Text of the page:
It is director Djinn's first film and if he was to grant me three wishes it would involve every DVD copy cracking, every print burning, and Tartan going under for insulting us with this film release. Is there really nothing better out there that Tartan could be delivering to us? What great innovation has been explored in this film? Does Tartan intend to argue that the film means to address issues around the Pranakan dialect, a confusion of idioms following Chinese constraints on the Malaysian language post mainland reconstitution in 1998 (a recent event if the driving licence validity to November 2000 is to be noted).

Harry Lee is a violent idiot and the rest of the cast is as sleazy, stupid or thuggish. The credits honour a mention for everyone who appears on screen from clubber to wedding guest, and is also a little tell tale as to the immaturity of the filmmaker. Characters listed include 'cheap slut', 'vomiting boy', 'dead prostitute', 'vibrator girl', 'pervert neighbour', 'tubercolectic whore' and 'rich young wanker'. The dialogue is stilted and so is the delivery. The effect is not unlike having your ears clopped in synch by house bricks on every word. The occasional voice over narration would normally infer something retrospective but he dies at the end of the film. Spoilers are unnecessary here, I am advising, no, instructing, no, ordering everyone not to see the film. Honour my act of sacrifice! Let them waste only my time.

In the narration Harry Lee bills himself as a security supervisor at the shipyard, then proceeds to explain what this entails. Apparently it involves supervising security... at the dockyard. This could be read as ironic, that the character is slowly drowning in the tedium that is his life but the movie as a whole and the immediately surrounding dialogue will settle it for you that this is purely scripted ineptitude. The cinematography is fair, but the sound has a few problems with some early scenes struck by a tinnitus and volume jumps. Lim Tay Tong could be a local star, has a look of several movie hard-men, the ticks of Harvey Keitel and Robert De Niro, the haughty glare of a Jack Palance and a casual resemblance to Lee Van Cleef. However, he has the acting ability of a William Shatner. His tirade at the wedding reception is highly embarrassing as he shouts at his son, "You are my son; you came from my sperm and the egg of your mother." Yes, thanks for the biology lessons, Djinn. This could all sound appealing to some who might rush to it looking for a laugh riot of a turkey but no, this is a dirty and drab film which at 107 minutes length simply refuses to just fuck off.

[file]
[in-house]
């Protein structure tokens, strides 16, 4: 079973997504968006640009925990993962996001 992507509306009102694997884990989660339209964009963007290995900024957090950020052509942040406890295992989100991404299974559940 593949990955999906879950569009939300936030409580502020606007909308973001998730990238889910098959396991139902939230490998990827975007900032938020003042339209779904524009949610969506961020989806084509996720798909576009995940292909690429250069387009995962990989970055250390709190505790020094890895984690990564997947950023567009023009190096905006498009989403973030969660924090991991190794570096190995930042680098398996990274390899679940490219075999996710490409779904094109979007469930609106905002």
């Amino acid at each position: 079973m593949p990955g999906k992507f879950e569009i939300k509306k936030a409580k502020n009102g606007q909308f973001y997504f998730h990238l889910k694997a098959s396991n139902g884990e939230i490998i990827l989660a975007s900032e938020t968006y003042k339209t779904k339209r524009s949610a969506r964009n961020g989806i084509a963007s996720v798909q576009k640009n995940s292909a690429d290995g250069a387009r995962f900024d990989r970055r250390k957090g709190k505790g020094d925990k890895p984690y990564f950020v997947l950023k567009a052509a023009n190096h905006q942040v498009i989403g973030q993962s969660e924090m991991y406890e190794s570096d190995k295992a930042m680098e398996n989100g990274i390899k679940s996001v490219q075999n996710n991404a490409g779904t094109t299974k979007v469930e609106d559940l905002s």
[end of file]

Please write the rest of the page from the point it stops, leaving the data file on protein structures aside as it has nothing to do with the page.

DVD extras would sometimes show us the more fascinating side to a bad film, the intriguing times behind the scenes. There are commentaries from Djinn and Lim Tay Tong that I have barely explored. Deleted scenes include further commentary from Tong. "You are probably wondering how..." No, I wasn't. The set design featurette only informs us how the director wasted a huge chunk of the budget on a street sequence that is now in the deleted scenes.